* W =rious cheats formerly in practice.
Ah, hapless swain' unus’d to pains and ills Sanst thou foregoroast-beef for nauseous pills; 300 How wilt thou lift to Heaven thy eyes and hands, When the long scroll the surgeon's fees demands: Or else (ye gods, avert that worst disgrace !) Thy ruin’d nose falls level with thy face Then shall thy wife thy loathsome kiss disdam, And wholesome neighbours from thy mug refrain. Yet there are watchmen, who with friendly light Will teach thy reeling steps to tread aright; For sixpence will support thy helpless arm, And home conduct thee, safe from nightly harm. But, if they shake their lanterns, from afar 311 To call their brethren to confederate war, When rakes resist their power; if hapless you Should chance to wander with the scowering crew; Though Fortune yield thee captive, ne'er despair, But seek the constable's considerate ear; He will reverse the watchman's harsh decree, Mov’d by the rhetoric of a silver fee. [word, Thus, would you gain some favourite courtiers Fee not the petty clerks, but bribe my lord. 320 Now is the time that rakes their revels keep; Kindlers of riot, enemies of sleep. His scatter'd pence the flying nicker flings, And with the copper shower the casement rings. Who has not heard the scowerer's midnight fame? Who has not trembled at the Mohock's name; Was there a watchman took his hourly rounds Safe from their blows, or new-invented wounds? I pass their desperate deeds, and mischiefs done Where from Snow-hill black steepy torrents run ;380 How matrons, hoop'd within the hogshead's womb Were tumbled furious thence; the rolling tomb 9'er the stones thunders, bounds from side to side; So Regulus, to save his country, dy’d. Where a dim gleam the paly lanthorn throws O'er the mid pavement, heapy rubbish grows; Qr arched vaults their gaping jaws extend, Q: the dark caves to common-shores descend Qft by the winds extinct the signal lies, "' Or smother'd in the glimmering socket dies, 340 Fre.Night has half roll'd round her ebon throne: In the wide gulph the shatter'd coach, overthrown, Sinks with the snorting steeds; the reins are broke, And from the crackling axle flics the spoke. So, when fan'd Eddystone's far-shooting ray That led the sailor through the stormy way, 2 Was from its rocky roots by billows torn, And the high turret in the whirlwind borne; Fleets bulg'd their sides against the craggy land And pitchy ruins blacken'd all the strani. 350 Who then through night would hire the harness'd steed 2 And who would choose the rattling wheel for speed? But o: ! Distress, with screaming voice, draws nigher, And wakes the slumbering street with ories of fire. At first a glowing red enwraps the skies, And, borne by winds, the scattering sparks arise; From bean to beam the fierce conta gion spreads; The spiry flames now lift aloft their heads; Through the burst sash a blazing deluge pours, And splitting tiles descend in rattling showers. 360 Now with thick crowds th’ enlighten’d pavement swarms, The fireman sweats beneath his crooked arms ;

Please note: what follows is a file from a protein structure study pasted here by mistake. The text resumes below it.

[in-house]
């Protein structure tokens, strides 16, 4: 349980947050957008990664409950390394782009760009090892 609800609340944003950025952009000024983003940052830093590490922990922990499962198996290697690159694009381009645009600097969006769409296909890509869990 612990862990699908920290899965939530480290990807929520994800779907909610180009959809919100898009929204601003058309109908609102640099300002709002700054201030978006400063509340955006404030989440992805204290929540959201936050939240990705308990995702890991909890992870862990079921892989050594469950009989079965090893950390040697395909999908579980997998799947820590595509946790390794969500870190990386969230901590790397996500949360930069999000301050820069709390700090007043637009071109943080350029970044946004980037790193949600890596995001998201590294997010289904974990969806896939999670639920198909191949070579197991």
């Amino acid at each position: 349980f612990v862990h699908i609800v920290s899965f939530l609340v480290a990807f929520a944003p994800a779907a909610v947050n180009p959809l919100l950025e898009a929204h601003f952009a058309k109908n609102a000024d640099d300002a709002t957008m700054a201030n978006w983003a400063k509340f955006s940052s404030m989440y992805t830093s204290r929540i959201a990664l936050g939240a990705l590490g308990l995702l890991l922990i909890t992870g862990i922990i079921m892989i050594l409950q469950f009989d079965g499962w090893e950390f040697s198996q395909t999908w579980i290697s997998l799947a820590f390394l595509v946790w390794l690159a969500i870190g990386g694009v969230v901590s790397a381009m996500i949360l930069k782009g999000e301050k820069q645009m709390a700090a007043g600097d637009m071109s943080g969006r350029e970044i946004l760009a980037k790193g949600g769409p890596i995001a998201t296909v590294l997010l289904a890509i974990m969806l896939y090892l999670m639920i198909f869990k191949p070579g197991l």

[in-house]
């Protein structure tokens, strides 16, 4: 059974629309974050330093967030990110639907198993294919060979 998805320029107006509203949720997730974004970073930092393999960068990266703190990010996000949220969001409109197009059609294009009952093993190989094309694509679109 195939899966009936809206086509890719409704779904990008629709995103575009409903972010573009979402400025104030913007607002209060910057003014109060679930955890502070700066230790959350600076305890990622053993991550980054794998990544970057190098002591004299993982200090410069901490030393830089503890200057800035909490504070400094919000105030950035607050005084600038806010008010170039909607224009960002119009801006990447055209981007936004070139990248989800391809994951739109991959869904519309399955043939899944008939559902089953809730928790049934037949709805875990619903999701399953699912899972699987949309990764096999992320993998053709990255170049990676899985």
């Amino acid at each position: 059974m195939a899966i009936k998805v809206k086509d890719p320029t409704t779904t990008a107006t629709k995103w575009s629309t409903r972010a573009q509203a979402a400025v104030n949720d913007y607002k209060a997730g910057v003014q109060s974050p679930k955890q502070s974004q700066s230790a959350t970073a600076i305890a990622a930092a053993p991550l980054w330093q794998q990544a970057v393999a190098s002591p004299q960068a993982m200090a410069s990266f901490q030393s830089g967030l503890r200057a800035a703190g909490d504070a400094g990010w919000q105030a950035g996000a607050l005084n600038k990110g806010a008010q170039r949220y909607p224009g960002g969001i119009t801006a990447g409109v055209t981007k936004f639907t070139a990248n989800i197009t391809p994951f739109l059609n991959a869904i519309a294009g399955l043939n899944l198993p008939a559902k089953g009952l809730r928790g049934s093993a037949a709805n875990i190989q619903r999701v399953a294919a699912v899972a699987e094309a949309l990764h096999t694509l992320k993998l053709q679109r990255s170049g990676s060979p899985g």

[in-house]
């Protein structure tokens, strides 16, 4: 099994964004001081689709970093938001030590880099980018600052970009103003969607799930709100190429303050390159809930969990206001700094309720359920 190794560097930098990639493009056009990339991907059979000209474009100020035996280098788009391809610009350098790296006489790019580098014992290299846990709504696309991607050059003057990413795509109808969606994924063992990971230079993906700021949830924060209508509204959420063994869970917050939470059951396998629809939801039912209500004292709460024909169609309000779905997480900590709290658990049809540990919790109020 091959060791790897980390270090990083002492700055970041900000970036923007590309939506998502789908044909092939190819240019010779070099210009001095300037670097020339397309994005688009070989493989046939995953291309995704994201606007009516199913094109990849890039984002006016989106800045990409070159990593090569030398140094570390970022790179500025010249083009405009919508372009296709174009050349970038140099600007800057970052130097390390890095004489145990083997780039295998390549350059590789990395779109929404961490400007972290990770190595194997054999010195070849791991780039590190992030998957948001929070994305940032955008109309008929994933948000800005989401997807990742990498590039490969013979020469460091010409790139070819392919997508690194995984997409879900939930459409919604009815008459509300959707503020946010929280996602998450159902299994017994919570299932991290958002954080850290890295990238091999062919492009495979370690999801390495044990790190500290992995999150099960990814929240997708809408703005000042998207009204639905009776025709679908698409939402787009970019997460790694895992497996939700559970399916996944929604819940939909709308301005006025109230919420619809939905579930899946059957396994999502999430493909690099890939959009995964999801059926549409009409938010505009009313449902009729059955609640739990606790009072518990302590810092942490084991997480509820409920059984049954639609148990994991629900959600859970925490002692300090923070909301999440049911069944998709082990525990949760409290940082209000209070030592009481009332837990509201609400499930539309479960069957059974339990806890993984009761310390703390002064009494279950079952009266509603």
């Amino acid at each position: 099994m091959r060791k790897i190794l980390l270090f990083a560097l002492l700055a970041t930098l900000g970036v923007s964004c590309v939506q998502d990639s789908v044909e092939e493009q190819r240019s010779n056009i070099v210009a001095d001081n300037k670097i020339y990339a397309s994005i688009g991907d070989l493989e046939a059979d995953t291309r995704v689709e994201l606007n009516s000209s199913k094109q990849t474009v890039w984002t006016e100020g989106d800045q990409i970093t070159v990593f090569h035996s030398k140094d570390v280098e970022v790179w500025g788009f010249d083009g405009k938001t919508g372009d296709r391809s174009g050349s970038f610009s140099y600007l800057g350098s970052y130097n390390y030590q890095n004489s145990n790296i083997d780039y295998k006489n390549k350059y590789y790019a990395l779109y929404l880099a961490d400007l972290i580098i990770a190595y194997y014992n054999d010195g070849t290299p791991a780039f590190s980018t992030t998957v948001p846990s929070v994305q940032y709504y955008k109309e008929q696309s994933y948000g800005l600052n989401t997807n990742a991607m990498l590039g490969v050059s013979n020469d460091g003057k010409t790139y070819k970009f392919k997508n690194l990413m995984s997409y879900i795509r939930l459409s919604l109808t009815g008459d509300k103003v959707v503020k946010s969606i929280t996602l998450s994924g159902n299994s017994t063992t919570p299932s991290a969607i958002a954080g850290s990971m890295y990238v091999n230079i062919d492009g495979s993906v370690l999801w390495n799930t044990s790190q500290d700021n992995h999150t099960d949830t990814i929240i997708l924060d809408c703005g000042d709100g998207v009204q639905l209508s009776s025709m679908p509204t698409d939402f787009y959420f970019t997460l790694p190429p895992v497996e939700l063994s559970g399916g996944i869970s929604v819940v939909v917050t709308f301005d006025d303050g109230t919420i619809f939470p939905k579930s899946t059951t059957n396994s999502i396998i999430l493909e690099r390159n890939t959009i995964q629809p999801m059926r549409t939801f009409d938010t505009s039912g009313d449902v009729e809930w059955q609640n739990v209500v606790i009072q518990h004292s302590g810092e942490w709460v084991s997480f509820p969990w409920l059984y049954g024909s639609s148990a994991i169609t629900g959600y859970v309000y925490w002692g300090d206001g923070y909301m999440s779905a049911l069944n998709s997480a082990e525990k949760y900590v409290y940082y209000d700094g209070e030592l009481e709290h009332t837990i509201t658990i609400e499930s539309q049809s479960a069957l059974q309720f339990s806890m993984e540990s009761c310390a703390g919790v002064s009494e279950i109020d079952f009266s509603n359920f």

A leathern casque his venturous head defends,
Arundel-street ii. 484
Country, the author's love of his i, 21
an amber-headed one useless i. 57
-the abuse of it i. 75
Camlet, how affected by rain i 46
Coachman asleep on his box, what the sign i. 153
his metamorphosis ii. 241
- despises dirty shoes iii. 165
Sarman, when unmerciful, his punishment ii. 245
Cheapside ii. 248
Qhairmen, their exercise in frosty weather ii. 335
Christmas, what cries forerun it ii. 438